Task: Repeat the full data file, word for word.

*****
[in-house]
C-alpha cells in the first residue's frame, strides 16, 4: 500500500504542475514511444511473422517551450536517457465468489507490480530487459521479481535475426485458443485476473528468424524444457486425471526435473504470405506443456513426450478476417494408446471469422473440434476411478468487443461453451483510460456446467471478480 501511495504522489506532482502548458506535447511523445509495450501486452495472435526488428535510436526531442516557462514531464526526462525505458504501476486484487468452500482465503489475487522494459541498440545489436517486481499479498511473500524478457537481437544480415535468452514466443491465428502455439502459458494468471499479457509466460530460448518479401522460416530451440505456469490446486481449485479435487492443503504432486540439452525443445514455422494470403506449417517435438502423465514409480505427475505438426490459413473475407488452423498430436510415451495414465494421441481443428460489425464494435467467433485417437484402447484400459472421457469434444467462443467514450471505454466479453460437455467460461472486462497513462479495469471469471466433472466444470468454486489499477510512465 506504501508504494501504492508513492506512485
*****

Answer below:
[in-house]
C-alpha cells in the first residue's frame, strides 16, 4: 500500500504542475514511444511473422517551450536517457465468489507490480530487459521479481535475426485458443485476473528468424524444457486425471526435473504470405506443456513426450478476417494408446471469422473440434476411478468487443461453451483510460456446467471478480 501511495504522489506532482502548458506535447511523445509495450501486452495472435526488428535510436526531442516557462514531464526526462525505458504501476486484487468452500482465503489475487522494459541498440545489436517486481499479498511473500524478457537481437544480415535468452514466443491465428502455439502459458494468471499479457509466460530460448518479401522460416530451440505456469490446486481449485479435487492443503504432486540439452525443445514455422494470403506449417517435438502423465514409480505427475505438426490459413473475407488452423498430436510415451495414465494421441481443428460489425464494435467467433485417437484402447484400459472421457469434444467462443467514450471505454466479453460437455467460461472486462497513462479495469471469471466433472466444470468454486489499477510512465 506504501508504494501504492508513492506512485